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Leave No Trace (LNT)

A nice reminder to leave no trace of domain specific language.

Article May 26, 2020

Carrie Nickels

This month on a hike at a local park, I came across this sign tacked under the park map: “Please Practice LNT and carry out your trash with you as there are no park employees working during this shelter in place pandemic. Concerned citizen and fellow hiker.”

Park Sign

LNT - Leave No Trace. It’s a phrase that’s thrown around in the outdoors culture pretty regularly, and it got me thinking. I understand what LNT stands for because my family and I are outdoors all the time and generally understand “outdoor culture” terms. But quite a few of the people going on hikes during quarantine - maybe even the majority right now - are people that don’t normally have the extra time to get out into nature. They likely have no clue what LNT stands for. Even people who do hike on a regular basis might not have ever heard the acronym LNT.

Literally on the home page for LNT.org - a website that encourages nature lovers to be aware of their presence and help protect and sustain the natural world around them - is a statistic: “9 out of 10 people in the outdoors are uninformed about their impacts.” They use this statistic to show that people aren’t aware that they can do a part to keep nature as clean and loved as possible. But I look at that statistic and think 9/10 people aren’t familiar with outdoor culture and the outdoor-related words that might be used. Maybe we should think to use terms that make sense to everyone and not just the 1/10 that do know the language.

And this is true for other fields too! Each field of work has their own “language” that they speak that makes sense to people in that field, but is complete gibberish to people outside of that field.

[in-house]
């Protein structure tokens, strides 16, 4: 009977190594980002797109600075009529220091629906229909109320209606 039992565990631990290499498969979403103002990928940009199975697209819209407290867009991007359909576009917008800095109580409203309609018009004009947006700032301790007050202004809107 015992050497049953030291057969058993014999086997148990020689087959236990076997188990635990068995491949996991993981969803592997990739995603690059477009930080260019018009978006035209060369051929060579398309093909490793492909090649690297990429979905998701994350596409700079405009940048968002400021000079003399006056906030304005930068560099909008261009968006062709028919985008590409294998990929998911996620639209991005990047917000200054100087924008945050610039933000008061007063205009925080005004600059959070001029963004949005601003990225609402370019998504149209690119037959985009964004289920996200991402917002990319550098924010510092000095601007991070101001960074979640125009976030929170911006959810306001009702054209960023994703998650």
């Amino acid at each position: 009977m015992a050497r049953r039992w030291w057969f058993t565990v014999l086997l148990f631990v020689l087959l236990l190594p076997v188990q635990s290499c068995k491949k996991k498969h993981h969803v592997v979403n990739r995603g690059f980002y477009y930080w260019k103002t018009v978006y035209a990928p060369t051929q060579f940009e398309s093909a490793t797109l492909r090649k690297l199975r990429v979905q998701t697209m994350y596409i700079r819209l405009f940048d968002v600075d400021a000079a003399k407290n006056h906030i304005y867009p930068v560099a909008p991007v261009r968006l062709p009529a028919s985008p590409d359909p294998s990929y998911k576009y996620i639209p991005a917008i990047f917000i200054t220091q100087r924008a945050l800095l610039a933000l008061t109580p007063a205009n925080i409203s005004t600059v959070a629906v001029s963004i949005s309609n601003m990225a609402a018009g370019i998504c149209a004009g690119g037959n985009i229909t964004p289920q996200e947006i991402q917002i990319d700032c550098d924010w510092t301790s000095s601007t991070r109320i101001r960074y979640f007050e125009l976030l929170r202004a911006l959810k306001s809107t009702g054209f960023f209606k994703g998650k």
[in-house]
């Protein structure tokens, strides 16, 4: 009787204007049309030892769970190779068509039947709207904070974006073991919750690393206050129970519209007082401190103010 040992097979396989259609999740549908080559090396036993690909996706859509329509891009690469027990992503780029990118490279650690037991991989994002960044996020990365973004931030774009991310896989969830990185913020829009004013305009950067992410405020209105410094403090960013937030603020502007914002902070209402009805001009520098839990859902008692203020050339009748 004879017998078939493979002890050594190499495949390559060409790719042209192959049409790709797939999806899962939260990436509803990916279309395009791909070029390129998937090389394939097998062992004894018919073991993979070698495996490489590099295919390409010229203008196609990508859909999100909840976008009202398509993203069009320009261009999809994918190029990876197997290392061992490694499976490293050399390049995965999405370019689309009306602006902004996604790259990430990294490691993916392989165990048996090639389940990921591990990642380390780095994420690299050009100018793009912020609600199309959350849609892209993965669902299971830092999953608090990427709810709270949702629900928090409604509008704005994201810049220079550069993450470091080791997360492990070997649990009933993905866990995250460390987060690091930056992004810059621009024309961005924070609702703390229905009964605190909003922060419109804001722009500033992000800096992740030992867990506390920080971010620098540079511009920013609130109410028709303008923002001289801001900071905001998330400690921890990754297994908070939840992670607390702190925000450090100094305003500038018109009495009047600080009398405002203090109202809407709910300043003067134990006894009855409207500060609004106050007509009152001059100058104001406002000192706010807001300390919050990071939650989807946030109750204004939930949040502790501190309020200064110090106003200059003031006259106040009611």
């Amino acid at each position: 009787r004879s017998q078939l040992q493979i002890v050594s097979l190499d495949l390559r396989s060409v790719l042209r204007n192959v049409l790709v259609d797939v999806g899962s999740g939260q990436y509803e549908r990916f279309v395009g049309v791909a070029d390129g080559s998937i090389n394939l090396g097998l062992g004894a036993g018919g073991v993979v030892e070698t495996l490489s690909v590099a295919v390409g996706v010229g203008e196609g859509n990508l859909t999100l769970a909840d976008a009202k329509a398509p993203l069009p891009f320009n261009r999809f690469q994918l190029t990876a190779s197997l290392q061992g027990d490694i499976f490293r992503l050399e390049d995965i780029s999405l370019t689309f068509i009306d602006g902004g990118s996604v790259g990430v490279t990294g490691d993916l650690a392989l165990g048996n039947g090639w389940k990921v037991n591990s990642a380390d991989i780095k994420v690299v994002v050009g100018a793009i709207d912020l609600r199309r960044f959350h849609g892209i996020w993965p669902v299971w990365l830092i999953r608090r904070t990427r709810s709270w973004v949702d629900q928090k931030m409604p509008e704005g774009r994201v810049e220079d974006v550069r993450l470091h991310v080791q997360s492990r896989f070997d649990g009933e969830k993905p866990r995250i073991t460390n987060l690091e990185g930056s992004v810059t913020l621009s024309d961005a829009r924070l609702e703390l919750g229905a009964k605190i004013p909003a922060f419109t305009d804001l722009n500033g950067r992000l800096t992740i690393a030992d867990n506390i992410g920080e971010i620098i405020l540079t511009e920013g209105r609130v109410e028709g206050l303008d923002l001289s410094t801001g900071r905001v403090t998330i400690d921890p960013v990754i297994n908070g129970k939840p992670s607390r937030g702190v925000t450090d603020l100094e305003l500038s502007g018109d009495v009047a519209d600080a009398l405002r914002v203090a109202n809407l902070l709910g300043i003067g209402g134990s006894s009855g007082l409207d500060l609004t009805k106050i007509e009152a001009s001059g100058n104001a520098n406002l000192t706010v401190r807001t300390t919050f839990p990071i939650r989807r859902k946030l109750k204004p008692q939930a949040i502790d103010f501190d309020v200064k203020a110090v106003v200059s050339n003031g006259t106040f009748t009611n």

For example, in a mechanics shop you might hear “Make sure you have the alignment done on that E46 cause the camber looks a little out to me”. Or in a hospital you might hear “We need a PE for the F in 14 due to a NWB left leg”. Even my husband, who works at an Air Force Base might say “We need to come together to make sure we have the J&A, MRR, and SAS prepared for the RFP board so we can release the FOPR”.

And all those phrases make complete sense to the people in those respective fields. But they are all complete gibberish to me - an outsider of all those fields. I couldn’t even make a good guess as to what they mean. It’s literally like it’s in another language.

Which leads me to my main point - as UXers, designers, or people creating content for people who aren’t us... We need to be aware that not everyone understands what we’re saying!

When we’re creating content, we should be aware of the demographics of the people who are consuming the content. Are they in our field? Are they of the same reading level as us? Are they English as a first language? Yes? Cool! Use all the field-specific terms you want! But if the answer is no to any of those questions, then we should be using words and phrases that make sense to them too.

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